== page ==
Post Content

Katia small Written by Katia Powell, a Doctoral student in Public Policy and an intern at the Massachusetts Department of Public Health
 
 

 We’ve all heard that physical activity is “good” for us and has lots of health benefits. If everyone knows all that, why aren’t more of us physically active? I’ve heard (and given) a lot of excuses: we don’t’ have enough time; don’t feel like it; are too stressed; or think it’s boring. In the same breath we say we want to be healthy, lose weight, tone-up, or as some have put it, “look like a Kardashian.”

The simple fact is that we have to move to lose. Getting in shape doesn’t happen overnight – it takes hard work, patience and dedication. I’m speaking from experience – I used to be the queen of excuses. I used them all, sometimes using more than one at a time. When I first began my weight loss journey I tried to fight back the excuses by putting on my headphones and starting with cardio exercises. As my weight started to drop off, so did the reasons I used to avoid working out. The more active I became, the more open I was to trying new things, such as kickboxing classes and weight training so I could build muscle while shedding pounds.

To keep in shape, I attend a bootcamp 3-4 times a week. While bootcamp is not for everyone, attending some type of group-based physical activity can keep you motivated and give you support from others who share the same goals.

People that know me understand how dedicated I am to improving my health and the health of others. It’s not easy, and there are days I would rather just stay in bed or visit my two favorite men, Ben & Jerry. I have to constantly remind myself that we’re only given one body – if we treat it right, our body will return the favor by keeping us healthy. Whether it’s bootcamp, Zumba, stairclimbing, weight lifting or walking, it’s important for us all to be “good” to ourselves and our health – our bodies deserve it! What do you do to keep your body happy?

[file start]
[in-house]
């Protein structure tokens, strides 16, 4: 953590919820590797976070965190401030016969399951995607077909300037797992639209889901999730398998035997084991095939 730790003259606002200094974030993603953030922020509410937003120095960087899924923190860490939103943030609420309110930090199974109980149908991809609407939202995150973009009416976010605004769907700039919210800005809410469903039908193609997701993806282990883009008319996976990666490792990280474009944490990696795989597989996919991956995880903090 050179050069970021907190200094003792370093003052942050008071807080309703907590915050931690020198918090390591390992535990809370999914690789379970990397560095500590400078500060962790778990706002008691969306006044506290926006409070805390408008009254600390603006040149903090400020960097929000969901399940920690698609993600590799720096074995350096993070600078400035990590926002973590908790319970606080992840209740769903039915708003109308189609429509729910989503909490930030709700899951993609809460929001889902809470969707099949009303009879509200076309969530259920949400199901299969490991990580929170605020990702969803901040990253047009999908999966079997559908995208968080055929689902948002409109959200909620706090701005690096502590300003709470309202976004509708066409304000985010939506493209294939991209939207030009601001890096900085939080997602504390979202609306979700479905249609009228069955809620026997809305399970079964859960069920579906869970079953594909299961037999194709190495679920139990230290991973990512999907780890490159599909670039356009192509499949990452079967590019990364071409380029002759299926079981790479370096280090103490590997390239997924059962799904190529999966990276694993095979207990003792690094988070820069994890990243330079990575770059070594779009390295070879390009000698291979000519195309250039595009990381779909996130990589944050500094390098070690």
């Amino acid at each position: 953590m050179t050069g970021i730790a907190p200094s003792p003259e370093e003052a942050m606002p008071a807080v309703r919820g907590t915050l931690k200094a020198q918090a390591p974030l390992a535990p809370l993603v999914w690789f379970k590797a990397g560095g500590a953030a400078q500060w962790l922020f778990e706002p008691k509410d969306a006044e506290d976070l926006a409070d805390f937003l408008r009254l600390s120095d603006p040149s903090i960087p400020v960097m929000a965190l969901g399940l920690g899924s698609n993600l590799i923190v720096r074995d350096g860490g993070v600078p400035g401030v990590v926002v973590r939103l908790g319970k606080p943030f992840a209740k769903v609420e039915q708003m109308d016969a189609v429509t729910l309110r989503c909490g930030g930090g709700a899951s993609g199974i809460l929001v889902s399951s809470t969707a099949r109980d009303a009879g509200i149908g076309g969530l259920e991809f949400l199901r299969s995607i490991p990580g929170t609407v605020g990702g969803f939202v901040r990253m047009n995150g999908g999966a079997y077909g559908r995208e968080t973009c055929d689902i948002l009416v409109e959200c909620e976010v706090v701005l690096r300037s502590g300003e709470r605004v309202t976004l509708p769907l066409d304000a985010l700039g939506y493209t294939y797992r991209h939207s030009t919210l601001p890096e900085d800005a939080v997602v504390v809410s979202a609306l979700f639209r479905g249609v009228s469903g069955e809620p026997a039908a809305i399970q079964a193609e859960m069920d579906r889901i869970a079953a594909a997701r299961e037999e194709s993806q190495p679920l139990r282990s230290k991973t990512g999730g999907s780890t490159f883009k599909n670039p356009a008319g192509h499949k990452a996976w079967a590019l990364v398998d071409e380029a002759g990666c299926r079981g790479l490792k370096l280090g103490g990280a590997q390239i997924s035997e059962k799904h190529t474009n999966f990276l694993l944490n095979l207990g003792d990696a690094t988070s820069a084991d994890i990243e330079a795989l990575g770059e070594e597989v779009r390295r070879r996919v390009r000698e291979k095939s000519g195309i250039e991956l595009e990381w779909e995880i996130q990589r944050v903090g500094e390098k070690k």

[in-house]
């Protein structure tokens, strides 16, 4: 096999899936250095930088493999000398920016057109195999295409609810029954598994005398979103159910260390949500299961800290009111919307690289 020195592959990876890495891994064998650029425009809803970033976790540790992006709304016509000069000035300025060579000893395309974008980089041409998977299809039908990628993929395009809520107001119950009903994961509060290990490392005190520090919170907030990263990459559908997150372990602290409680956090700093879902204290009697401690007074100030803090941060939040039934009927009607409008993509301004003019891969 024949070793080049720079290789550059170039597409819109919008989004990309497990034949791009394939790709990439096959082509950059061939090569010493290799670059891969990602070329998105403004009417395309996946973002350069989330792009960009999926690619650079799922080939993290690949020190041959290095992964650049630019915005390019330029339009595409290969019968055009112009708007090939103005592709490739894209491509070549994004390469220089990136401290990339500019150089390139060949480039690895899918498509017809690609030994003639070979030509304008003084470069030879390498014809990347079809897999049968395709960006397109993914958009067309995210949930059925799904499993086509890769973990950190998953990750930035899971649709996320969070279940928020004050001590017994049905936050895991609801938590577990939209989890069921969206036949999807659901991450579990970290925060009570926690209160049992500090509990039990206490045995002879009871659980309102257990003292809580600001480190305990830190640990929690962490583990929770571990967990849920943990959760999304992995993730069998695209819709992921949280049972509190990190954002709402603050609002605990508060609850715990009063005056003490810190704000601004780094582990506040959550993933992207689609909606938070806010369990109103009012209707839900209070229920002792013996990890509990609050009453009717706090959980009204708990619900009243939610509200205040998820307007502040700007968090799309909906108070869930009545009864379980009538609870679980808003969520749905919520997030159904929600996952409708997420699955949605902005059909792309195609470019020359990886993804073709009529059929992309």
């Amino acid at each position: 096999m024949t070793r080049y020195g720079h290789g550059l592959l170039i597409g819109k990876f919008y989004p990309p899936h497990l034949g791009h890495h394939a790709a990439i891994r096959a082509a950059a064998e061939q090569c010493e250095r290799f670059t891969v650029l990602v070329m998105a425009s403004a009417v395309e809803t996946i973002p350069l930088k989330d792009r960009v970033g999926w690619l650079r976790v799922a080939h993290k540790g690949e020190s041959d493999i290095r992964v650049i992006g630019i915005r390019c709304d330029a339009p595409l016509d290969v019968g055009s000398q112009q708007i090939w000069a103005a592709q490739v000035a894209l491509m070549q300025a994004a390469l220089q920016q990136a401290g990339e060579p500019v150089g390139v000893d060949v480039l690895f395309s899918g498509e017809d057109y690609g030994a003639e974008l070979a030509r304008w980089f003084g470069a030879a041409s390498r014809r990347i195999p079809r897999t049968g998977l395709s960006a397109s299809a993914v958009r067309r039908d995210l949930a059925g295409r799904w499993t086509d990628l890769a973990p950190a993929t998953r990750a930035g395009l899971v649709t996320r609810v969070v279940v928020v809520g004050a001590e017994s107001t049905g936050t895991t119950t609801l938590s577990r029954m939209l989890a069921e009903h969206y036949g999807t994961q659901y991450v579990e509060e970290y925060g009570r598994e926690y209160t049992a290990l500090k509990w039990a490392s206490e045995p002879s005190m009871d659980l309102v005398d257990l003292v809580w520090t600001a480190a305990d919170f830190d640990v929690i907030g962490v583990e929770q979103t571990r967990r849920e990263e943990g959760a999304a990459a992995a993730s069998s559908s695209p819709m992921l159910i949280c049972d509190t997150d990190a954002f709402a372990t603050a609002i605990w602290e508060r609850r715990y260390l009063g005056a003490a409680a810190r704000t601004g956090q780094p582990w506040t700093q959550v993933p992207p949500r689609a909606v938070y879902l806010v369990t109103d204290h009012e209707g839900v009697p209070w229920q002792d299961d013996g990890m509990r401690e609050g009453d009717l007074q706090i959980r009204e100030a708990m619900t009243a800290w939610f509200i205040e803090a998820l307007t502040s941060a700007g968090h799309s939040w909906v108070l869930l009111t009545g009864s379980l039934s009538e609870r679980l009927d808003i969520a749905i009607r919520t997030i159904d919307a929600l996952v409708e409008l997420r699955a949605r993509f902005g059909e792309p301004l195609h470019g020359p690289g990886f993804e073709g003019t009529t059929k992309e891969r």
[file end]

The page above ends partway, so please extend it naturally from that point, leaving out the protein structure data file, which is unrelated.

Written By:

Recent Posts

The Three Most Important Things to Remember About Stroke posted on Oct 29

The Three Most Important Things to Remember About Stroke

A stroke can be life-changing event and can happen to anyone. Remembering how to prevent stroke and how to recognize signs of stroke is a meaningful way to honor World Stroke Day. A stroke occurs when a blood vessel that carries oxygen to the brain   …Continue Reading The Three Most Important Things to Remember About Stroke

Your Best Protection Against the Flu: A Flu Shot posted on Oct 8

Your Best Protection Against the Flu: A Flu Shot

This year, the first full week of October marks the start of Massachusetts’ flu surveillance monitoring and reporting for the 2019-2020 flu season. To monitor flu in the state, DPH uses a variety of disease surveillance methods including lab testing, voluntary reporting by health care   …Continue Reading Your Best Protection Against the Flu: A Flu Shot

Personal Preparedness: Where to Start posted on Sep 27

Personal Preparedness: Where to Start

Preparing for emergencies is something that we all should do, yet it’s rarely considered a priority for most and tends to fall by the wayside. We see the possibility of a massive hurricane hurtling toward our neighbors to the south, and breathe a sigh of   …Continue Reading Personal Preparedness: Where to Start